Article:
We opened a small restaurant with good products: coffee that you couldn’t find in Portugal at that time, good bread and good wine, just round the corner from the current ‘A Travessa’, next to the Portuguese Parliament building and surrounded by embassies. Because we were French speakers we got lots of clients from the Belgian and French embassies. It was a hit. We just developed from there and it’s been 30 years this year since we opened. Time flies…..!”

‘A Travessa’ , Travessa do Convento das Bernardas, 12 Bairro da Madragoa – Santo, more details about the restaurant and the menu

“I live in the historic area near the Sao Jorge Castle (Castelo de São Jorge), a delight for residents, with limited car access. The narrow streets of uneven cobbles make life in the centre of the city like living in a village”.

Lisbon entrance Castelo Sao Jorge

Castelo Sao Jorge, entrance

“When I arrived in Lisbon, I use to go to Sintra a lot. As it’s colder there, I felt closer to Belgium and I dreamt about having a house there. World Heritage Site, this historic town lies 40 km from Lisbon, a must for any visitor!”

Sintra Palacio Nacional da Pena

Sintra: National Palace da Pena, now a museum. The very old Palace stands on the top of a hill above the town of Sintra. On a clear day it can easily seen from Lisbon.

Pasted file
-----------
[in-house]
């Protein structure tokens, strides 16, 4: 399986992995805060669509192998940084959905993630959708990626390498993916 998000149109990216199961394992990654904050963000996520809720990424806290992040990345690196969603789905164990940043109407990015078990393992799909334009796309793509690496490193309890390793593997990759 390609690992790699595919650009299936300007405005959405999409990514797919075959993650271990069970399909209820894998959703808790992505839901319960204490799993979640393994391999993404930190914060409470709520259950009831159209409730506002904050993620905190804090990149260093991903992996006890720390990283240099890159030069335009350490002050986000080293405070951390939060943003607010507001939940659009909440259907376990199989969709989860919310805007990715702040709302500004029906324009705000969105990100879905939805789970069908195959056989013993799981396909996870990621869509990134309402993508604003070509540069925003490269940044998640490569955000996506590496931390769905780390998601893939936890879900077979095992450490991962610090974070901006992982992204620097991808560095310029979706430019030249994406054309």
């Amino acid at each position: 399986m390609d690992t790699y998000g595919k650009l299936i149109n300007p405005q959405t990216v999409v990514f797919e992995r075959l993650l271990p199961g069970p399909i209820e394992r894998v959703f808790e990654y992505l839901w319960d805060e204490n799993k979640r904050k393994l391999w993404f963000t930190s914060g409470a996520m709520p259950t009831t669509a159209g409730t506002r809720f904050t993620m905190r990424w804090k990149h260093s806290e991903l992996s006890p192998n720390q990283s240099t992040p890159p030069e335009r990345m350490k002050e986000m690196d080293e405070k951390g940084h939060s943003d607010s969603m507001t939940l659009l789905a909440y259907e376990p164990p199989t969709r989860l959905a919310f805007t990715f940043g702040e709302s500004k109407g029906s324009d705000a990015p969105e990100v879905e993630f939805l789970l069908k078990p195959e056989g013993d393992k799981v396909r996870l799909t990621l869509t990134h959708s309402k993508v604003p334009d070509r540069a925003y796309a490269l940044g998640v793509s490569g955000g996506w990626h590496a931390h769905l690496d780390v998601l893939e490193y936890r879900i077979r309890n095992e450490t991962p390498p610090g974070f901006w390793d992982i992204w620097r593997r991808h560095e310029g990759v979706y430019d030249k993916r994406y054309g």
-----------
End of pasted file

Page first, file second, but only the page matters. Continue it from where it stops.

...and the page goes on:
“In Lisbon, I like to shop in the Baixa and Chiado areas. I don’t like shopping centers, I prefer traditional shops, it’s much nicer to walk around the town”.

Lisbon shopping Rua do Carmo Ana Salazar

Lisbon, Rua do Carmo, Baixa

“i like going to Belém. The Jeronimus Monastery and the famous classic Belém custard tarts (Pasteis de Belém) , always warm, are real musts! And I like the shows at Centro Cultural de Belém, which has got the best concert hall in Lisbon.”

Belem Pasteis de Nata

Antiga Confeitaria, since 1837. The recepe of Lisbon’s most celebrated custard tarts is still a well-kept secret…open 7 days a week.

Lisbon Belem Pasteis de Belem
History: at the beginning of the Nineteenth Century, in Belém, next to the Mosteiro dos Jerónimos (the Heironymite Monastery) there was a sugar cane refinery linked to a small general store. As a result of the liberal revolution of 1820, all convents and monasteries in Portugal were shut down in 1834, the clergy and labourers expelled.